This paper sets out A4E’s position on the issue of airport market power. A4E seeks to achieve reasonable airport charges as the basis for EU aviation competitiveness. In order to do so, airports in the EU must be effectively regulated, passengers must receive the full benefit of the non-aeronautical revenues which they generate at airports, and charges must be cost-related, efficient and non-discriminatory. A4E calls for reform of the EU Airport Charges Directive 2009/12/EC (ACD) and for a more effective regulation of monopoly airports.
A4E believes that in its current state, the ACD is inadequate and ineffective as it only deals with the procedural aspects for setting airport charges and does not protect airlines and their passengers from airports abusing their market power. Indeed, the ACD does not provide for any regulation that replicates the effects of competition, and it has failed to provide a framework to prevent excessive charging and excess profitability.
A4E believes that regulation should apply to all airports which enjoy significant market power in order to ensure that airports do not abuse their monopoly position and that charges are reflective of efficient costs. Airports with market power are able to act independently of airlines and their passengers with the ability to charge excessively and earn excess profits, operate inefficiently and invest unnecessarily while providing poor quality of service. The ACD should therefore be reformed to include a provision that regulation should apply to all airports with significant market power.
Market power should be assessed by independent, effective and well-resourced regulators on a case by case basis for airports that do not meet the obligatory scope of a reformed ACD. Without market power assessments, there is a risk that monopoly airports are not appropriately regulated in Europe. Airports that apply a dual till should per se be subject to regulation as dual till is a clear indicator for abuse of market power.
In its current state, the EU Airports Charges Directive 2009/12/EC (ACD) is inadequate and ineffective in protecting airport users and consumers from abuses of market power by airports. While the intention was to establish a common framework for regulating the charges-setting process by providing basic requirements to address imbalances between airports and their users, especially when dealing with airports with market power, the ACD falls well short of this objective.
Economic regulation is required when dealing with airports that enjoy significant market power (SMP) in order to replicate the outcomes of a competitive market. Only by establishing an adequate and effective framework for dealing with the risks of abuse of dominance can airports be better regulated.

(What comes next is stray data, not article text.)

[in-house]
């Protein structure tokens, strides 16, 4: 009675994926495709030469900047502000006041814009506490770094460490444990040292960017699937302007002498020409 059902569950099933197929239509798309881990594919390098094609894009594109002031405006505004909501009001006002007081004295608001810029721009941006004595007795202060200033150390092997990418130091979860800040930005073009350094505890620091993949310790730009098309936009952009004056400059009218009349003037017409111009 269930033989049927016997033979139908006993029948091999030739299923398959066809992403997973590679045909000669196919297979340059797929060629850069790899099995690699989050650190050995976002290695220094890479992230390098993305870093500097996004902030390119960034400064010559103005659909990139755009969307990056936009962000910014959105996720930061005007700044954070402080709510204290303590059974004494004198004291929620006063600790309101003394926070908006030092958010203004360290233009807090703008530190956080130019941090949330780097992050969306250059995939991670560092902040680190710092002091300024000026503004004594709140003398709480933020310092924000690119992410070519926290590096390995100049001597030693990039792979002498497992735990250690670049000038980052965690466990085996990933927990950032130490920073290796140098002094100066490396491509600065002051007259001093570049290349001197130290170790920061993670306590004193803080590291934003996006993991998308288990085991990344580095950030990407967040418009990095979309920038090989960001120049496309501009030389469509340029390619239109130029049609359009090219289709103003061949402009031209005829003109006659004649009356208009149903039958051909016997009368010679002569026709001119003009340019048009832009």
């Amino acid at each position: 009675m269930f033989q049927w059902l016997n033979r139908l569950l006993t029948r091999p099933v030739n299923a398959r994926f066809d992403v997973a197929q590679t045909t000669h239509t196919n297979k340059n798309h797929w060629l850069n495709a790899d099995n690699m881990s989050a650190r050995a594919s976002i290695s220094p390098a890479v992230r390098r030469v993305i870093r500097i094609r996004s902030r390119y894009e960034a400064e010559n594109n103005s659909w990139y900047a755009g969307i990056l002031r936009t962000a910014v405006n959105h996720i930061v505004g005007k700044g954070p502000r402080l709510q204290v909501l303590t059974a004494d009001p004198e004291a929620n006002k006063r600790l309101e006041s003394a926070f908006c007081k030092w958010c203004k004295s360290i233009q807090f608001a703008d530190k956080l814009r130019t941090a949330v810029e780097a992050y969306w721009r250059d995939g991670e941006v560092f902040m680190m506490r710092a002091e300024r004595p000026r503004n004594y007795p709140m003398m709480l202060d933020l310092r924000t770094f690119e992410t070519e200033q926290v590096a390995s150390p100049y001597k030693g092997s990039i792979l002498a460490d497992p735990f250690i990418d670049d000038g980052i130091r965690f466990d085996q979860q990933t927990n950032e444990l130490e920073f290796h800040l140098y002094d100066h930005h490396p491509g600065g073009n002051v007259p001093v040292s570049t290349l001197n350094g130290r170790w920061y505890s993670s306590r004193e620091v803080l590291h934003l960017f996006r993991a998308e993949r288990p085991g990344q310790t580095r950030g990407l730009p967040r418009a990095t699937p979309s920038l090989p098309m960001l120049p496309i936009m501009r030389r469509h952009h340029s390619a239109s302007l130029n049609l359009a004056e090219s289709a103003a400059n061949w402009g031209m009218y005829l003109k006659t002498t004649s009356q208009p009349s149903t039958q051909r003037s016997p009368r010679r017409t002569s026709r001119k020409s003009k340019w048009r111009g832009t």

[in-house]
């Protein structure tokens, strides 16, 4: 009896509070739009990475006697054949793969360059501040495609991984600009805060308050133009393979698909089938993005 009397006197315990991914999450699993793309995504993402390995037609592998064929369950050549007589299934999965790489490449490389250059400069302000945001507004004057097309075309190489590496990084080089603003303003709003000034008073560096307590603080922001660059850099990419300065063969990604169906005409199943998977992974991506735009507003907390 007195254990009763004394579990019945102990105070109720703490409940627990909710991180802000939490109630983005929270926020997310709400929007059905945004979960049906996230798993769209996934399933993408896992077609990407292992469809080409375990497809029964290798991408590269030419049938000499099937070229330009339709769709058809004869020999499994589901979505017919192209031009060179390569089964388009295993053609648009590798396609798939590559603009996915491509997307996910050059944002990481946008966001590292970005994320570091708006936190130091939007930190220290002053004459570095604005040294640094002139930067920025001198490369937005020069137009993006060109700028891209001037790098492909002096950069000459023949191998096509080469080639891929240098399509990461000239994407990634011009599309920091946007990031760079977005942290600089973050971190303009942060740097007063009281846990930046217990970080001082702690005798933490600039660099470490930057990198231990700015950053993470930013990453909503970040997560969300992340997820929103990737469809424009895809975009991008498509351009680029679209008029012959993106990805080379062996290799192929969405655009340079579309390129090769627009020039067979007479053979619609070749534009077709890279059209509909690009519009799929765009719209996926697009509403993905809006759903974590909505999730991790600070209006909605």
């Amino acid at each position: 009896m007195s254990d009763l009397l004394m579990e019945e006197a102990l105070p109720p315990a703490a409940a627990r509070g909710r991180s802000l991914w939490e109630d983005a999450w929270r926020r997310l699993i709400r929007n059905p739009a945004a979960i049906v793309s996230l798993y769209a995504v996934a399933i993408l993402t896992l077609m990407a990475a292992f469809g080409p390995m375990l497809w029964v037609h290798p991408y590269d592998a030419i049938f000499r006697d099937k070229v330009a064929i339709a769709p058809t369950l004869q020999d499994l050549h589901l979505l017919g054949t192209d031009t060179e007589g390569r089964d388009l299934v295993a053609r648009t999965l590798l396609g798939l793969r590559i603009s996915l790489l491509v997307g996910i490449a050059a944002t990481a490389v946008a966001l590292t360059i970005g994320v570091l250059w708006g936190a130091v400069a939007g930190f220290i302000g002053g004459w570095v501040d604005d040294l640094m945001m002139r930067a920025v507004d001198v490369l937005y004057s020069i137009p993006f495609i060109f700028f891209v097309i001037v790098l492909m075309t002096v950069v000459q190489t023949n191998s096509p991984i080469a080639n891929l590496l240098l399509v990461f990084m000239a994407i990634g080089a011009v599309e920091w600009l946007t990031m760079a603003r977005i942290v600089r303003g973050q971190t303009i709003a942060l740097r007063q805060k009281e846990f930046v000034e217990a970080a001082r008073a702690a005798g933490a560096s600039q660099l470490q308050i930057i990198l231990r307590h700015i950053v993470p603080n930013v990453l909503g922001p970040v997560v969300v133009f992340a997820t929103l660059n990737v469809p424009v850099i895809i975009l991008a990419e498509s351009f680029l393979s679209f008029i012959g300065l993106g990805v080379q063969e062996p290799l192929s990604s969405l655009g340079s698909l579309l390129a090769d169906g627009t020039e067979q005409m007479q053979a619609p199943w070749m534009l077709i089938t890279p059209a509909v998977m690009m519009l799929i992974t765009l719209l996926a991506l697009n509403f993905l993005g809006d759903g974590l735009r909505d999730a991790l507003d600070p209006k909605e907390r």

A4E believes that the issue is not about the exact number of airports in Europe that are monopolies, nor about arbitrarily setting new thresholds triggering the application of the ACD. Airports which enjoy SMP need effective regulation as they face very limited competition for passengers, airline customers and routes.
Framework for Addressing Airport Market Power
The provisions of the ACD apply to all European airports whose annual traffic is over five million passenger movements, and to the airport with the highest passenger movement in each Member State (Art. 1.2). Airports which do not meet these thresholds are excluded from the scope of the ACD.
The ACD makes no provision for taking account of an airport’s market power when deciding whether and how to regulate. As a result, most Member States give little or no consideration to the market power of airports, which can result in abuses such as excessive charging, discrimination and inefficient costs. The risk of abuse is not being assessed and there is no clarity over the overall scale of regulatory intervention required.
Outside of the obligatory scope of the ACD, strong, robust, independent and effective economic regulation is also needed. Regulation should only be imposed where it is required, and it should apply regardless of an airport’s ownership and governance structure.
Reform of the ACD
The European Commission’s current evaluation of the ACD should focus on how monopoly airports and airports which enjoy significant market power should be better regulated.
Regulation should be imposed on airports with significant market power over airlines and their passengers. The ACD should therefore be reformed in order to include obligatory economic regulation for all airports that enjoy significant market power, regardless of their size.